11. Thanks. Looking forward to your post. Richard Tol is really starting to irritate me 🙂 Did you see my tweet to you and John Cook with Richard Tol’s skewness plotted together with the location (in the list) of all the 7s. His claim that the data fails the skewness test is – as far as I can tell – largely because his null hypothesis is that the skew should be constant in time (which according to Figure 1b of Cook et al. is not consistent with the data – endorsement fraction changes with time) and because the very small number of 7s (and possibly also the small number of 1s) throws the skew outside his bootstrap 5 – 95% confidence interval (a bootstrap based on a null that isn’t really justified). I think the same is true for the autocorrellation and standard deviation tests. Also his chi-squared is simply illustrating that the volunteer ratings and author rating are different – not really a huge surprise given that this is made very clear in Cook et al. anyway. You probably already know all of this, but it amazes me that Richard Tol truly thinks he has debunked Cook et al.

  12. It is remarkable that, as a serious journalist (or, at least as someone who would presumably claim to be one) he seems to be completely ignoring climate scientists when determining his view on climate science.

  13. BBD says:

    I’d say reprehensible rather than remarkable, but otherwise, yes.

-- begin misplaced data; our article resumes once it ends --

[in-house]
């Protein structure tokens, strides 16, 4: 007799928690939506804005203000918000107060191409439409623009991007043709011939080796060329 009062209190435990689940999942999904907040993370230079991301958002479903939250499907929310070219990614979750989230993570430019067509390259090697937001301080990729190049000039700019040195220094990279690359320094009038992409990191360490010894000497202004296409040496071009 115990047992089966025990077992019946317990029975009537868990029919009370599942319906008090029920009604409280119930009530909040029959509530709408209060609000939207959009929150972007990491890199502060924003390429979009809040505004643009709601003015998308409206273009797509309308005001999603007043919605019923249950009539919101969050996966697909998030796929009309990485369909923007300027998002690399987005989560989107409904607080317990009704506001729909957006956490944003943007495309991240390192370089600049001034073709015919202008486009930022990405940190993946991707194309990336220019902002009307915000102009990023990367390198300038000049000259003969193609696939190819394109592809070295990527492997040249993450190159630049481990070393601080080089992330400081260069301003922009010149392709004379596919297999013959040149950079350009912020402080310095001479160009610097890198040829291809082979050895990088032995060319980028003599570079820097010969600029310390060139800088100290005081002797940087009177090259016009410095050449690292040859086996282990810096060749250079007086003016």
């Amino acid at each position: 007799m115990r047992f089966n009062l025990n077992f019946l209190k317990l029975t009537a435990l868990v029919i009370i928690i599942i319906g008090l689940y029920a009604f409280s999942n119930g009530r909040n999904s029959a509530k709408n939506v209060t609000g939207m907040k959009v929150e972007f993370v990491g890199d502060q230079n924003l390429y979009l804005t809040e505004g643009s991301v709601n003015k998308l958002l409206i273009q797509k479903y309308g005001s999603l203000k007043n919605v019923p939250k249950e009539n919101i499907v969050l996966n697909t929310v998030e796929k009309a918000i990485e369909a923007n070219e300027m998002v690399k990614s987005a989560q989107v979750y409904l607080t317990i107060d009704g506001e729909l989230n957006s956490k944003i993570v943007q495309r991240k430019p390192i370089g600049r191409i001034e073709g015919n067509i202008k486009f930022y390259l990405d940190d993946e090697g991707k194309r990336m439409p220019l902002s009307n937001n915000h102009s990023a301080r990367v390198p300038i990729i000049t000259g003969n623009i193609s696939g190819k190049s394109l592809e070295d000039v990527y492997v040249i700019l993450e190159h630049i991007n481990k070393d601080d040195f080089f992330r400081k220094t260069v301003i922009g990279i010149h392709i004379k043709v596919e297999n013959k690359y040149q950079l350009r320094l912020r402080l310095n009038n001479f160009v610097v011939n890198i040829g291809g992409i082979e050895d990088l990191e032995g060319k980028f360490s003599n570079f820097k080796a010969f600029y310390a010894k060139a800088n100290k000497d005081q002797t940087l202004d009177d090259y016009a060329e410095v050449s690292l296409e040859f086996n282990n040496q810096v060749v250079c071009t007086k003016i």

14. dana1981 says:

    Yes I saw your Tweet. To be honest I haven’t been following the whole stats discussion that closely. When Tol started doing tests assuming the abstract and full paper self-ratings should be identical, I moved on. He seems to think he’s some sort of master of statistics, but he applies these tests that just make no sense to begin with.

    Stats don’t tell you anything if your underlying assumptions are wrong.

  15. Typical MO for these guys. Keep repeating lies and hope people believe it.

  16. Dana, you may have a point. I regularly regret getting involved in this whole stats discussion myself :-). Robert, yup that seems to be standard practice sadly.

  17. Thanks Dana. Quite keen to see Andrew Neil’s corrections to your corrections.

  18. dana1981 says:

    Yes, Neil’s response will be fascinating. I have no idea how he’s going to try and defend himself.

  19. > I have no idea how he’s going to try and defend himself.

    Here you go:

    James Murray expressed disappointment:

  20. Phil Smith says:

    Fortunately in the UK so can complain to the BBC on the errors and inaccuracies included in the programme. I suggest that other BBC licence fee payers do the same. (First time complaint to the BBC for me – usually they do a fantastic job). Complaint is below if you want to use some of it:
    “In the interview with Ed Davey on climate change, several misleading and inaccurate statements were made by Andrew Neil. Complete details of these and why they are inaccurate can be found here:

    For the issue with the “97% Expert Consensus ” paper there is a detailed rebuttal here:

    1) The BBC should not be giving such a prominent voice to such a discredited scientific position. Andrew Neil is the presenter of the program and therefore may be assumed by many viewers to be providing the most up to date, unbiased and accurate information available. This is demonstrably not the case.